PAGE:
I announced today that we shall make a further £98 million available in 1992–93 for the further implementation of Project 2000. That is a large increase on last year's £71 million and shows our commitment to the initiative. That £71 million was almost double the amount of money that was available the previous year. The major part of the money will be needed for the ongoing cost of the 49 schemes that already provide Project 2000 training. Sixty-two per cent. of nursing schools have Project 2000 courses, and we intend, with those resources, to ensure a further development of colleges where Project 2000 courses are available.

We shall make an announcement in April when we have consulted further. Since 1988, we have invested £207 million in Project 2000, which is a practical and clear commitment to ensuring that we have the nurses that we need for today and tomorrow.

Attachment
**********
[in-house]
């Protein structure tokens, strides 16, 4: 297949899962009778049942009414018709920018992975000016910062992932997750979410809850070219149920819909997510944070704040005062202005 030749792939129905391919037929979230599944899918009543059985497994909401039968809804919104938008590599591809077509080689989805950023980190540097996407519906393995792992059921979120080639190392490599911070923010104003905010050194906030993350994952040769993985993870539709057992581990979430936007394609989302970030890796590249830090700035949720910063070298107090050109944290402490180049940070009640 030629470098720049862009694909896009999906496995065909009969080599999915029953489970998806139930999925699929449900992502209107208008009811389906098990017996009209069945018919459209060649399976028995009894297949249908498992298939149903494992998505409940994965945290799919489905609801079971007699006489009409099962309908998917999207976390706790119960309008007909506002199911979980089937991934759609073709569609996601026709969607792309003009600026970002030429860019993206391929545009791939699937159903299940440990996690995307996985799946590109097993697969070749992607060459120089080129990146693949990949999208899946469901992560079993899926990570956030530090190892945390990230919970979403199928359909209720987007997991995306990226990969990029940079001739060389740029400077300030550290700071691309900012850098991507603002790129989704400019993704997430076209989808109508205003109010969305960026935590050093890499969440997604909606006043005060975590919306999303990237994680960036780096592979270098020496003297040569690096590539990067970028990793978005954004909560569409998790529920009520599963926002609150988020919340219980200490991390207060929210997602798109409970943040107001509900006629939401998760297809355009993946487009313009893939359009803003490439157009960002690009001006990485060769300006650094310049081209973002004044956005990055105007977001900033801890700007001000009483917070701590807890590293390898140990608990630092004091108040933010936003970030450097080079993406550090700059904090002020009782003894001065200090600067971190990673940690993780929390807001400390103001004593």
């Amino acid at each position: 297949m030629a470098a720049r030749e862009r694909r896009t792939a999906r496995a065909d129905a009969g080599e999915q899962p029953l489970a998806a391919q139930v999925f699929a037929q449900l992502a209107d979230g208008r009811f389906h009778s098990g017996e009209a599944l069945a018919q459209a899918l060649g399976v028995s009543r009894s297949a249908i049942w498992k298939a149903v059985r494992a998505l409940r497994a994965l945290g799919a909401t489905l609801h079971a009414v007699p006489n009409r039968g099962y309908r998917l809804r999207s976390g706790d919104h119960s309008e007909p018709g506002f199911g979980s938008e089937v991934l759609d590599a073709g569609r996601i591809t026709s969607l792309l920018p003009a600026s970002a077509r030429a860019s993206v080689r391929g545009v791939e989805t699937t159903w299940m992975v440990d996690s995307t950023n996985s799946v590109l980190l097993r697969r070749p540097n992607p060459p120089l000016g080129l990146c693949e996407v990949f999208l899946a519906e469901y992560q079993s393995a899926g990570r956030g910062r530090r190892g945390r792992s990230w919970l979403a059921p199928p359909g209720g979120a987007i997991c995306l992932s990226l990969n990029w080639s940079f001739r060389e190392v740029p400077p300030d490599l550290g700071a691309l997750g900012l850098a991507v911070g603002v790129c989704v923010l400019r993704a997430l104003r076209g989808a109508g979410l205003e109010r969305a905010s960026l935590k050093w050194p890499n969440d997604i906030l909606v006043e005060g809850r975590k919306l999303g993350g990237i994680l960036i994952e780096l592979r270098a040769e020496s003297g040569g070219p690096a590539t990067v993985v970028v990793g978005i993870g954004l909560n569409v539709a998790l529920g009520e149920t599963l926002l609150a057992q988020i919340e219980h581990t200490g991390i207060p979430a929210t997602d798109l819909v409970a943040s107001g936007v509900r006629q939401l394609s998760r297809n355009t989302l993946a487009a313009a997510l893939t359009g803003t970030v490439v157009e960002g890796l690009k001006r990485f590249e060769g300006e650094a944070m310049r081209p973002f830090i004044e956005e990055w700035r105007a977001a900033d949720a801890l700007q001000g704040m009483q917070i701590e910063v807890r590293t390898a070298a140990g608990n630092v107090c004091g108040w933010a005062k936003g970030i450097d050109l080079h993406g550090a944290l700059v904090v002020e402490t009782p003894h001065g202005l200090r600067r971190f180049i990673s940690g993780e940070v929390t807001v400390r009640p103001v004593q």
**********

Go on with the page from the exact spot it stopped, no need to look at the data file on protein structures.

I appreciate the opportunity to make a further point on this matter, because it is important to a constituent of mine who has applied for a Project 2000 course but has been denied it. Will the anomalies in the Project 2000 scheme be removed by the changes that the Minister is referring to? That is important to practising nurses.

The hon. Gentleman may wish to write to me with the details of the college to which he is referring.

Since 1988, 62 per cent. of nursing schools in England—more than 29,000 nursing places—have been able to change to Project 2000 courses. I regard that as rapid progress and a considerable achievement, and I am pleased to inform the House and the hon. Member for Normanton that we have made available further resources to continue that process of change. I hope that the college to which he is referring will be one of those that joins the new Project 2000 courses.